USEFul – A Framework To Automate Website Usability Evaluation (Part 1)

USEFul - A Framework To Automate Website Usability Evaluation
In an earlier article on this blog, I have proposed automating website usability evaluation as a means towards mainstreaming website usability within web design and development companies. This is because I view automation as an excellent solution towards overcoming the limitations which are causing the development of websites with poor usability.

At the end of the article in question, I have listed a set of 7 specifications that a tool aimed at automating website usability evaluation must have. In this article I will discuss how I developed a prototype of such a tool which I called USEFul (USability Evaluation Framework).

The objective of this article is to contribute towards the barely explored field of automated usability evaluation by discussing the approach I adopted to develop this prototype. It is written in a language that is easy to follow. If you are interested in the technicalities of the USEFul framework, I recommend that you download the research paper which I have published in the International Journal of Human Computer Interaction (Vol 2. Issue 1. pp.10-30).

The Architecture of the USEFul Framework

The essential features of the USEFul framework are that it:

  • Fully automates the usability evaluation process by automatically analyzing the HTML and CSS of a website, automatically referencing usability guidelines, automatically checking if the website being analyzed violates any of these guidelines and automatically providing recommendations to the user on how to fix the violations detected.
  • Has been specifically developed to evaluate usability. It is not an accessibility or site optimization tool that is being (wrongly) used to determine a website’s usability.
  • Evaluates the usability of a website by using the inspection method, that is, it inspects the website and checks if it violates usability guidelines. This method has been proven to be the most effective usability evaluation method.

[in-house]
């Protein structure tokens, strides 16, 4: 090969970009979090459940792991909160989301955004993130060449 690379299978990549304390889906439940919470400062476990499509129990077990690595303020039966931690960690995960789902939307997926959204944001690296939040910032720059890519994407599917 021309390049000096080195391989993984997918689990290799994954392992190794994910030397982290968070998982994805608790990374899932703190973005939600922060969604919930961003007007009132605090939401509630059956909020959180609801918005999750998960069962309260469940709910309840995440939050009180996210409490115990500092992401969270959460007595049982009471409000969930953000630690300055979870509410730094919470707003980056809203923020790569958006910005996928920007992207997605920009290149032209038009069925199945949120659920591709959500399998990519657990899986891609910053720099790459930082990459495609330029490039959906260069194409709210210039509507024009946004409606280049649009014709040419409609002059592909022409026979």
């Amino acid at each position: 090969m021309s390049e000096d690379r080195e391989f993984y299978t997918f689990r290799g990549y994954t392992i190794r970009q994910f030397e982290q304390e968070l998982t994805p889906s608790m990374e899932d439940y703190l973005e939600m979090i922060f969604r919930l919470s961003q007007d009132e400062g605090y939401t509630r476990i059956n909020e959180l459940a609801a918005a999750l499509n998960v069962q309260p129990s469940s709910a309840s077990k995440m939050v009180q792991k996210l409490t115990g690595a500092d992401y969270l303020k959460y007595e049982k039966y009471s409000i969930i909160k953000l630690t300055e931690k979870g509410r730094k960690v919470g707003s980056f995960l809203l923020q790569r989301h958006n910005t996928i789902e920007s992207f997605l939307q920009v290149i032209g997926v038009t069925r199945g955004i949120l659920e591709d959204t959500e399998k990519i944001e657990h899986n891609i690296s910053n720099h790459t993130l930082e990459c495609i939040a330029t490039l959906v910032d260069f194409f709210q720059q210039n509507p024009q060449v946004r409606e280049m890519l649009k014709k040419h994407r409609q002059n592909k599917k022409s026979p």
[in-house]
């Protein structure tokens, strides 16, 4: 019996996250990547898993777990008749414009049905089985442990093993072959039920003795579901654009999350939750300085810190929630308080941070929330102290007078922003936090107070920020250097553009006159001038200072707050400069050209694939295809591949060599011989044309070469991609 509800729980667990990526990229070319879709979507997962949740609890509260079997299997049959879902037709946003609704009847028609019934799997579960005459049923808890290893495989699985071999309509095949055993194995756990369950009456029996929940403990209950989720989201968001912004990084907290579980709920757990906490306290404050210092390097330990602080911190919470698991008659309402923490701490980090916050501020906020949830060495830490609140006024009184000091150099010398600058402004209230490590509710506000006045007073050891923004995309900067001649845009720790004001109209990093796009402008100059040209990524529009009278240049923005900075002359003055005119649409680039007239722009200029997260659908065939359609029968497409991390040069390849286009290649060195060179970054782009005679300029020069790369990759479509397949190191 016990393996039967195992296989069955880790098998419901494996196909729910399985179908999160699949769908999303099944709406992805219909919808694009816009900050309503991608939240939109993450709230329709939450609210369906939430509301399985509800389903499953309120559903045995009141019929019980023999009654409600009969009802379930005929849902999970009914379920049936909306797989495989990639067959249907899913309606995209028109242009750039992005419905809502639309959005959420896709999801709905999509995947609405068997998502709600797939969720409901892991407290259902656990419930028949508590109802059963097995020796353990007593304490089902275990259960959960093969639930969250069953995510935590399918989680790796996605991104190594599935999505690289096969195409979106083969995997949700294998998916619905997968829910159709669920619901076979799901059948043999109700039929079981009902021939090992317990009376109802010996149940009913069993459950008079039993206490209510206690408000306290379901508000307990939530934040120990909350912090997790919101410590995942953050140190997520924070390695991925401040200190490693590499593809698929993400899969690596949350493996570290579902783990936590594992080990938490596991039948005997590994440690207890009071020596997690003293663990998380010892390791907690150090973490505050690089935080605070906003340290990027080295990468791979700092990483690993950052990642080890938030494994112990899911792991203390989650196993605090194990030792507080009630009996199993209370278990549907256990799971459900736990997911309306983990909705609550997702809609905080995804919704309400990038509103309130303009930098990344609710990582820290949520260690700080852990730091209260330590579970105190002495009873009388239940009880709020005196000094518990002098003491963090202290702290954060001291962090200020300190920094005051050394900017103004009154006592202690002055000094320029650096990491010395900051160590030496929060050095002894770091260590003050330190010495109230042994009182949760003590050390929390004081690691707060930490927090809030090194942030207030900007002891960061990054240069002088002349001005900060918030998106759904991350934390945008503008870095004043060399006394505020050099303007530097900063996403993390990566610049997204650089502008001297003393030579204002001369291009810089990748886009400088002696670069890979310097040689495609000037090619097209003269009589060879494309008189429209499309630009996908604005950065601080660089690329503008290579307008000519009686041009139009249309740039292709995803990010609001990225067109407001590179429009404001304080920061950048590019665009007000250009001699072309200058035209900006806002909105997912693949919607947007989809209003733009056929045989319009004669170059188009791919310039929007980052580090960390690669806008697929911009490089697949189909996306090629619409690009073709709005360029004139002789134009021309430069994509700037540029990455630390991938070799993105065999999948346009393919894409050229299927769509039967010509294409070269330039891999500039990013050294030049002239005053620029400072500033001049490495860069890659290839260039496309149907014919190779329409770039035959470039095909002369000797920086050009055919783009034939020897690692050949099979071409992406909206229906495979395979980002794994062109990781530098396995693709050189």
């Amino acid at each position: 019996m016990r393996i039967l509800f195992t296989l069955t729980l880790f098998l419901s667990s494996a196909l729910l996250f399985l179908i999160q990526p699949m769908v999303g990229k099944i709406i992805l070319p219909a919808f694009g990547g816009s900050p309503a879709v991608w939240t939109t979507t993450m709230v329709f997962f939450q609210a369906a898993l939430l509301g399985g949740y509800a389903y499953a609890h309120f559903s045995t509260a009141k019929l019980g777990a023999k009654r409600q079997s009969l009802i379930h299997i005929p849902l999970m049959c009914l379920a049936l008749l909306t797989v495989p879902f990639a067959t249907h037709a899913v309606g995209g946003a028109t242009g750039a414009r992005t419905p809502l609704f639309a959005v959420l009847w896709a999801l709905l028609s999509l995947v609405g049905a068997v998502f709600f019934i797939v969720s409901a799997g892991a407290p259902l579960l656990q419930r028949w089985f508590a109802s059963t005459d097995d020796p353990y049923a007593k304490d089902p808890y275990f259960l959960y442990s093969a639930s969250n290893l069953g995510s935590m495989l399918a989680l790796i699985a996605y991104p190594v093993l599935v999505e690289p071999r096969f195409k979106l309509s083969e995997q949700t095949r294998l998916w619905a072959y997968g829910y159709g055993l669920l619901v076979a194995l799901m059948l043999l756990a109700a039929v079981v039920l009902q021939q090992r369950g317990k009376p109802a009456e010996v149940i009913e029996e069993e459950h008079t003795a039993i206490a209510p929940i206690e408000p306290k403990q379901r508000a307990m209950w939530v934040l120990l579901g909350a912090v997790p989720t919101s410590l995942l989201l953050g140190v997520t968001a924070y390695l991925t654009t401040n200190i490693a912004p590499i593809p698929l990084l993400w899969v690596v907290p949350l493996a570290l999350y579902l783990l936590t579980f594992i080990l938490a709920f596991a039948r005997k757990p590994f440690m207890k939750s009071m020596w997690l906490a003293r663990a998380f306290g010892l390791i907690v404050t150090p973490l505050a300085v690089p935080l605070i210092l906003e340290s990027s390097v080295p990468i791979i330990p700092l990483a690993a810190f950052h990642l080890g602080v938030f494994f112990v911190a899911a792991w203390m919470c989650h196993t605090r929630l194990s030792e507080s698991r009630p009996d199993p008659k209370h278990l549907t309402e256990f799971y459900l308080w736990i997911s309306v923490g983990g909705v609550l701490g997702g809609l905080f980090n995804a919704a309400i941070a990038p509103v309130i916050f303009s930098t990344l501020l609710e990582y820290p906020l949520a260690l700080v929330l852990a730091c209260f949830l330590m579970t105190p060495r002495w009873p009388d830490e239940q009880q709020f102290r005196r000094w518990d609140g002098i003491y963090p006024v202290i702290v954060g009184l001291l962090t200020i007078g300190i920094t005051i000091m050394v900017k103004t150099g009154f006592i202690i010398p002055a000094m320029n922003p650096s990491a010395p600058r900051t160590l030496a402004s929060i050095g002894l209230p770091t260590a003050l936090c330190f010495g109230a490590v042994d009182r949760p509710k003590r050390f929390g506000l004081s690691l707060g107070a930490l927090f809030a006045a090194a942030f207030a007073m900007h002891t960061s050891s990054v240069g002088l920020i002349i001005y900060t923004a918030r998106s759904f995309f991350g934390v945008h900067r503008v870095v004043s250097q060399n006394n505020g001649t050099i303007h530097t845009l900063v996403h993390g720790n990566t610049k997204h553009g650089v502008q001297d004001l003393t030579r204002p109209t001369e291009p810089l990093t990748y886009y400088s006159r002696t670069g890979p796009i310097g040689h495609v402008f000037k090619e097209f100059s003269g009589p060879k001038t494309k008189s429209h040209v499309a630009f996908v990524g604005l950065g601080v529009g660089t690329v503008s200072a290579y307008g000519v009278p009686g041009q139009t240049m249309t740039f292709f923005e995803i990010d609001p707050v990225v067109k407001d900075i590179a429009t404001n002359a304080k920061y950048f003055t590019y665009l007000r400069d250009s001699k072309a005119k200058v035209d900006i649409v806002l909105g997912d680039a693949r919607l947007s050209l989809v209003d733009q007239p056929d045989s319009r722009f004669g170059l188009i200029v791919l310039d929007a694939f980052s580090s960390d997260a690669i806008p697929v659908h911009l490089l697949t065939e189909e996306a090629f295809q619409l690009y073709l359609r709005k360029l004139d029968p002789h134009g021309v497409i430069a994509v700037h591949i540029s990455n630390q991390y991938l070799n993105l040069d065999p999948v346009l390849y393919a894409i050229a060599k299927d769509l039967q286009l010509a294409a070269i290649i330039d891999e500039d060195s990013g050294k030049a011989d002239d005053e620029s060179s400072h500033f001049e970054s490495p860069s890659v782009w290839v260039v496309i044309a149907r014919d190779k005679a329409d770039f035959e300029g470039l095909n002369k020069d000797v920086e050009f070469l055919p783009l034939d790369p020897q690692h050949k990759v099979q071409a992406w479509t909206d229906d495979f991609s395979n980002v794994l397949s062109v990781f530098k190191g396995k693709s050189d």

• Is flexible. The evaluation logic and the guidelines that are referenced are separate so that guidelines can be modified without altering the code that references them.
  • Is web-based, thus enabling remote usability evaluation.
  • Has been successfully tested for its ability to evaluate websites by automatically referencing 242 website usability guidelines which have been compiled from 520 published sources. The full set of tests and results will be published in a future article on this blog.

In order to make the above features possible, the USEFul framework is composed of 5 components as shown in the diagram below:

USEFul - A Framework To Automate Website Usability Evaluation - Architecture

The Five components of the USEFul Framework

How Usability Guidelines are Incorporated into USEFul

In the USEFul framework, the guidelines and the evaluation logic (the pattern-matching techniques through which the framework is able to detect if a website violates a guideline) are separately stored. This means that the same pattern matching rules can be applied to different guidelines and vice-versa. Additionally, this means that if new guidelines need to be added, deleted or modified, the evaluation logic need not be changed. This essentially implies that a non-programmer can alter the guidelines. It also means that different sets of guidelines can be simply plugged in by altering the path of the line of code that is referencing the database.

One of the major challenges that was experienced when developing the prototype was how to convert the guidelines into a structure that can be automatically referenced by the framework. The way this was achieved can be summarized in the following 3 steps.

  • Step 1 – Take the Guideline as expressed in natural language: For example,
    Guideline#81 states that URLs in links should not be complex and should be less than 50 characters long
  • Step 2 – Convert the Guideline into the HTML pattern that you want to find: For guideline number 81, we are looking for an HTML code that is similar to this pattern:

    {code type=HTML} .. {/code}

  • Step 3 – Incorporate the Pattern into the Rules Table in the Databse: Thus, the above pattern for guideline number 81 would be incorporated into USEFul database as shown below:
    USEFul - A Framework To Automate Website Usability Evaluation - HTML Patterm

A rule would then be created that is able to understand the above table entry and detect if it has been violated. Guidelines that are similar to guideline#81 (but with different conditions) would still be entered in the same table as guideline#81 and thus the same rule can be used to detect the pattern for these guidelines.

How USEFul Works

The process from when the user specifies the website that will be evaluated till when the USEFul framework returns the usability evaluation results can be summarized in the following 6 steps: